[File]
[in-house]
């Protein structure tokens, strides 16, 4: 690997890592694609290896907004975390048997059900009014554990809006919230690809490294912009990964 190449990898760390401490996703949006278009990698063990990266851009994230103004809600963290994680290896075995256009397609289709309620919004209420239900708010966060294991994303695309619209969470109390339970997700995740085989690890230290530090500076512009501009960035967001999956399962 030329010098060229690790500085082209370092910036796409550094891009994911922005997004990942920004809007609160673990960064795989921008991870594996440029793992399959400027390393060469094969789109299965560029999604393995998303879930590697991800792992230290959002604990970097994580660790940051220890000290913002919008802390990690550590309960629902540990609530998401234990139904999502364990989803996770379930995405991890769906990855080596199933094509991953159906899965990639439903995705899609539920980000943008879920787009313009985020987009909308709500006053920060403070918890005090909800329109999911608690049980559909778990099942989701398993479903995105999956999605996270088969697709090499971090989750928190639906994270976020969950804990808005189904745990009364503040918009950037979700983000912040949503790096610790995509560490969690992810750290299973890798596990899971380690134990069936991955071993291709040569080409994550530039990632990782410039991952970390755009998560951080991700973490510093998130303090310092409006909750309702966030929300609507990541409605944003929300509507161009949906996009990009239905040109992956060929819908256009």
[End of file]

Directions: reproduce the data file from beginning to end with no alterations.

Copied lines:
[in-house]
């Protein structure tokens, strides 16, 4: 690997890592694609290896907004975390048997059900009014554990809006919230690809490294912009990964 190449990898760390401490996703949006278009990698063990990266851009994230103004809600963290994680290896075995256009397609289709309620919004209420239900708010966060294991994303695309619209969470109390339970997700995740085989690890230290530090500076512009501009960035967001999956399962 030329010098060229690790500085082209370092910036796409550094891009994911922005997004990942920004809007609160673990960064795989921008991870594996440029793992399959400027390393060469094969789109299965560029999604393995998303879930590697991800792992230290959002604990970097994580660790940051220890000290913002919008802390990690550590309960629902540990609530998401234990139904999502364990989803996770379930995405991890769906990855080596199933094509991953159906899965990639439903995705899609539920980000943008879920787009313009985020987009909308709500006053920060403070918890005090909800329109999911608690049980559909778990099942989701398993479903995105999956999605996270088969697709090499971090989750928190639906994270976020969950804990808005189904745990009364503040918009950037979700983000912040949503790096610790995509560490969690992810750290299973890798596990899971380690134990069936991955071993291709040569080409994550530039990632990782410039991952970390755009998560951080991700973490510093998130303090310092409006909750309702966030929300609507990541409605944003929300509507161009949906996009990009239905040109992956060929819908256009």